This paper proposed an index on whose basis citizens and media can evaluate the quality of electronic-governance applied to the Armed Forces. It can serve as a social control instrument to be assessed by the population and media and is based on their observations of content disposed in the military internet sites.
Located in Research
Course Diplomatura de Especialización en Industrias Extractivas, Vigilancia y Desarrollo Sostenible (Catholic University of Peru)
The Catholic University of Peru (PUCP) offers an annual diploma course on extractive industries governance open to policy makers and accountability actors from Latin America and Equatorial Guinea.
Located in Courses & Trainings
File Octet Stream Research Paper on how to use the Extractive Industries Technology Initiative to curb corruption in Colombia
This research paper by Tony Silvestri is a timely call to the government and citizens of Colombia, as well as the international anti-corruption and human rights communities, to take action now to reduce corruption in the Colombian extractive industries. Abstract: Extractive industries, which are defined here as any type of mining including oil and gas drilling, account for the majority of Colombia’s GDP and are widely recognized as major areas for corruption. If we are serious about fighting corruption in Colombia, we need to tackle the corruption in these industries. Promoting transparency has proven to be one of the most effective tools in the anti-corruption fight, and the most successful efforts have occurred when a country is able to promote transparency and freedom of information from within. Fortunately, the Colombian government has recently taken serious steps towards implementing the Extractive Industries Technology Initiative (“EITI”), which is geared towards improving transparency in transactions between government and extractive corporations. This means that we have a rare opportunity to encourage both transparency and accountability, which will help keep Colombia off of the long list of natural resource curse countries.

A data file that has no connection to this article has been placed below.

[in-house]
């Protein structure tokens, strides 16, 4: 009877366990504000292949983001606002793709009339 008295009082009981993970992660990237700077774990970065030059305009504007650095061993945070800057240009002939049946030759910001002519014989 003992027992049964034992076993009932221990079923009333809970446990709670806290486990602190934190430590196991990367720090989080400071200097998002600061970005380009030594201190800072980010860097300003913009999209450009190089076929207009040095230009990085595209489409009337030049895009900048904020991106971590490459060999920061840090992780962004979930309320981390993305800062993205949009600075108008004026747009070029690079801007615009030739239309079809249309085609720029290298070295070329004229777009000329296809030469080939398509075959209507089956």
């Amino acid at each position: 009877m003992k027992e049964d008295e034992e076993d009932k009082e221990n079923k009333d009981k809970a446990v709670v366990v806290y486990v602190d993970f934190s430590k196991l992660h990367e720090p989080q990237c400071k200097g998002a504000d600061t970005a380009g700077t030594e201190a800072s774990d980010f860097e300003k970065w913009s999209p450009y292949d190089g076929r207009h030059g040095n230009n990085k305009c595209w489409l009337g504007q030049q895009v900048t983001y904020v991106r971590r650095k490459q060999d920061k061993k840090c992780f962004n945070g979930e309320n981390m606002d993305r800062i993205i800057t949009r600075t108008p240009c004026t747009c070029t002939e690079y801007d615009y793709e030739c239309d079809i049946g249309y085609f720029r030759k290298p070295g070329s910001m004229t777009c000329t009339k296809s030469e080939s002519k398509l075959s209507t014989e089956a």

Located in Courses & Trainings
File Pre-trial Detention Corruption in the Juvenile Justice System
This research paper by Douglas Keillor examines the role of the UNCAC in addressing the global issue of justice sector corruption and the pre-trial detention rights of children. The paper illustrates the important links between corruption and human rights, namely, the right to a justice and pretrial detention system with integrity and the fundamental human rights of children everywhere. Abstract Excessive detention of juveniles is a global problem. Children that encounter the justice system are more vulnerable to abuse, deprivation of basic procedural guarantees, physical and mental health effects and education and social developmental consequences. However, one of the underappreciated aspects of excessive detention is the impact that systemic corruption. Judicial sector corruption causes excessive detention, engrains practices that lead to longer detention and undermines efforts to reform the juvenile justice system. The United Nations Convention against Corruption (UNCAC) is an important global tool in combating systemic governmental corruption. Without understanding the impact of corruption and fully implementing the UNCAC, human rights guarantees for juveniles in detention, such as the United Nations Convention on the Rights of the Child (UNCRC) will continue to be difficult to fully implement. A preliminary step in understanding how to create effective reforms that address underlying corruption issues is to conduct in-depth research into excessive juvenile detention and the nexus with institutionalized corruption.
Located in Courses & Trainings